It is not true, as stated by a member of the opposition, that the museum's mandate no longer includes the obligation to maintain collections and conduct research. The powers of the new museum are unchanged from those of the Canadian Museum of Civilization, including the power to maintain collections and conduct research.

The museum will increase its activities, working closely with a network of Canadian museums not just to make the national collection available through loans and travelling exhibitions but also to provide a permanent venue, an additional 7,500 square feet at the new museum for other Canadian museums to showcase their collections and contribute to the national narrative.

I must also point out that the changes to the mandate proposed for the Canadian Museum of Civilization are completely consistent with the strategic directions first approved by the museum's board of trustees in 2009, in particular the following direction, which states:

...broaden its national collections and its curatorial research to better reflect and present national narratives, symbols and achievements through the human, social, cultural, military and political history dimensions of Canadian life.

I am excited about the new Canadian museum of history and I encourage all of my colleagues to support the passage of the legislation that will make it a reality.

In closing, I will once again refer to Michael Bliss, who says “it is very exciting that Canada's major museum will now be explicitly focused on Canada's history”.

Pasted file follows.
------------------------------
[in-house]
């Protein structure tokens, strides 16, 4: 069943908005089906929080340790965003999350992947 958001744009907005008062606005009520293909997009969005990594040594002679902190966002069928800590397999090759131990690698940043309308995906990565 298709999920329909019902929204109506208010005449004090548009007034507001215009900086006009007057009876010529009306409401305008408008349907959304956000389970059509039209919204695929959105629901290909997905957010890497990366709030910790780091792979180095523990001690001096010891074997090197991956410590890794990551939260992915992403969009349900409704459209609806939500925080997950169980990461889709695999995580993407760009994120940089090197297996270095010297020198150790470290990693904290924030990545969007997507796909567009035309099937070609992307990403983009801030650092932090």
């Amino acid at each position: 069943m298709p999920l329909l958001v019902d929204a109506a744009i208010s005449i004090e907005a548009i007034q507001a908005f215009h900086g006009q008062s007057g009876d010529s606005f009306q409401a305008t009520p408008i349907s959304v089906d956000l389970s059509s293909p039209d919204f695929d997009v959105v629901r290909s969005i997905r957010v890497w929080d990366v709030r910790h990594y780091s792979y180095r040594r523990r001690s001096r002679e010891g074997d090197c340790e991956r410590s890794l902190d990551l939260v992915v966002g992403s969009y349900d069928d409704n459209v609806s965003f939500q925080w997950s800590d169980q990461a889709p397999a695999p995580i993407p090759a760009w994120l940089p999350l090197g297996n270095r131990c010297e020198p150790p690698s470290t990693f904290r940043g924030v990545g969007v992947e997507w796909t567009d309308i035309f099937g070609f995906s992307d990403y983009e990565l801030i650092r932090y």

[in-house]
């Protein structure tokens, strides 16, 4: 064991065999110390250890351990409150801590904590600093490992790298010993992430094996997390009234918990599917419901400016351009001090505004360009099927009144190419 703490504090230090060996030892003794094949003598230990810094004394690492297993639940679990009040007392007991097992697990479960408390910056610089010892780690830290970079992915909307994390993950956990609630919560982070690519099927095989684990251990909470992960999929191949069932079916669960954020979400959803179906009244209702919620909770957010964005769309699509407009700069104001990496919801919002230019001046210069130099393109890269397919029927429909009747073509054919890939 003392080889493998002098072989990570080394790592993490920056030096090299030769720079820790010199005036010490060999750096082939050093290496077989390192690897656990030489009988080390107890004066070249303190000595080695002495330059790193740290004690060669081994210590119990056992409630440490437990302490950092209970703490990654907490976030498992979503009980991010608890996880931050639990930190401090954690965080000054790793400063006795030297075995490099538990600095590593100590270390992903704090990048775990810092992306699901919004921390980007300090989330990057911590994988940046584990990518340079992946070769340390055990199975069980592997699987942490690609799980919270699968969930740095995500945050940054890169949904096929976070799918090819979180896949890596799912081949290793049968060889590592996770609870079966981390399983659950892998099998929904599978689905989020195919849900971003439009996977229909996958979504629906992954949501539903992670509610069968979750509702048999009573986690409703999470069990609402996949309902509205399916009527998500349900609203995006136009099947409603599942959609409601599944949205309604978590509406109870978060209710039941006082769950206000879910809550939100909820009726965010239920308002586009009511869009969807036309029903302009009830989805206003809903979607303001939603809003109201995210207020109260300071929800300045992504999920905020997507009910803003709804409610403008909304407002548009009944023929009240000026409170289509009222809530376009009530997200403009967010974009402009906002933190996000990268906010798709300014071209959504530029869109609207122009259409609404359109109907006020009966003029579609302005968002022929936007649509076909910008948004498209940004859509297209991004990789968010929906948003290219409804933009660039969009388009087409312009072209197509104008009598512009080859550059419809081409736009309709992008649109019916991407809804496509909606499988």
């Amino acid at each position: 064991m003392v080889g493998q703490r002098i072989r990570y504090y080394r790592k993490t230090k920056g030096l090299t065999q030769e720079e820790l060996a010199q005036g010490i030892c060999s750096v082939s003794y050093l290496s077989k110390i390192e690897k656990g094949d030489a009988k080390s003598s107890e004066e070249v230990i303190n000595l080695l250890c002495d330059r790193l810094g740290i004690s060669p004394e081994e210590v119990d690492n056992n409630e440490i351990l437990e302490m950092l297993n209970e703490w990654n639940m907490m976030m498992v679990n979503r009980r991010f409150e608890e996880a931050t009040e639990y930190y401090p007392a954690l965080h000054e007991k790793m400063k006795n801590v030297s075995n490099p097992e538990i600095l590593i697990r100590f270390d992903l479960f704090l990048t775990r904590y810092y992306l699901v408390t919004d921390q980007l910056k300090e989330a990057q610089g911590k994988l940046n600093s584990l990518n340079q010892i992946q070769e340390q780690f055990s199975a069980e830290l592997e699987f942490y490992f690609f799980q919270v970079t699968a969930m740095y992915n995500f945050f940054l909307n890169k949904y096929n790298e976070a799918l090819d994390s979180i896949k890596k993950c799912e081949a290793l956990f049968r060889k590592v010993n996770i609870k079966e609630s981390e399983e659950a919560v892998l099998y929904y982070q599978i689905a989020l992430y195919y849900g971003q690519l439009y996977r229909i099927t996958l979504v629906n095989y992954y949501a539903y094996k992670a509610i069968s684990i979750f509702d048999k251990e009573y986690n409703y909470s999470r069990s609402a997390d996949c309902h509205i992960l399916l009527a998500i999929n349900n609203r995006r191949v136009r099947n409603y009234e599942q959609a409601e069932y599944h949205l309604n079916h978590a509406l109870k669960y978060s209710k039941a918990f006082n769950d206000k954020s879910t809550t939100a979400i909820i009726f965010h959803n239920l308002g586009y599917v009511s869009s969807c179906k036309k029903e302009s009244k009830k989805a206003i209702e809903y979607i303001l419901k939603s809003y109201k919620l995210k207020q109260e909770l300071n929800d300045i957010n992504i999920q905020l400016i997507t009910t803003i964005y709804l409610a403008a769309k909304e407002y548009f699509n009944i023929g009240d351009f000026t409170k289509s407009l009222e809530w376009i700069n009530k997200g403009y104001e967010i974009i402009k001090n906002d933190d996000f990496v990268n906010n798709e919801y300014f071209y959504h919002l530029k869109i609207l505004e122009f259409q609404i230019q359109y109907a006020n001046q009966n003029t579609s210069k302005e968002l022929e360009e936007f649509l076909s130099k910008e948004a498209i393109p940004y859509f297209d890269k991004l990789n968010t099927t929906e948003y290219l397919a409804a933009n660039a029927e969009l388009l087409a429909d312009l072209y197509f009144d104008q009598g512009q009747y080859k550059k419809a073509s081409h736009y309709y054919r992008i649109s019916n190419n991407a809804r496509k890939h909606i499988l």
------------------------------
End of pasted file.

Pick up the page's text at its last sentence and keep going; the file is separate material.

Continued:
Second ReadingCanadian Museum of History ActGovernment Orders

4:30 p.m.

NDP

Marjolaine Boutin-Sweet NDP Hochelaga, QC

Mr. Speaker, if it is true that museum employees will be autonomous, why did the minister make his decision without even consulting Canadians or experts?

Second ReadingCanadian Museum of History ActGovernment Orders

4:30 p.m.

Conservative

Ray Boughen Conservative Palliser, SK

Mr. Speaker, the word “autonomous” means that they can do it on their own, and if the minister granted autonomy for the staff to do that, then what is the question? They asked for autonomy and they have autonomy. I think that is fair enough.

Second ReadingCanadian Museum of History ActGovernment Orders

4:30 p.m.

Liberal

Scott Simms Liberal Bonavista—Gander—Grand Falls—Windsor, NL

Mr. Speaker, the hon. member uses the term “autonomous”. I want to ask him about this, because it seems to be thrown about here. The independence and the autonomy of this particular board and the curators in this institution are at question here. We have to realize that curatorial independence is most sacrosanct in this, no matter what we do to change in name or to change in narrative. I agree that artifacts should be shared with the rest of the country, but it comes down to that central independence that is what they need.

I would like the member precisely, within the legislation, to tell the House exactly where that curatorial independence remains despite these changes. Where is it in the legislation exactly?

Second ReadingCanadian Museum of History ActGovernment Orders

4:30 p.m.

Conservative

Ray Boughen Conservative Palliser, SK

Mr. Speaker, I am not prepared to quote chapter and verse as to where this issue rises, but I will share this with the member. It is now in place. The new museum will indeed have curatorial opportunities like the old museum did. There is no change. It is a lateral kind of move, so to speak.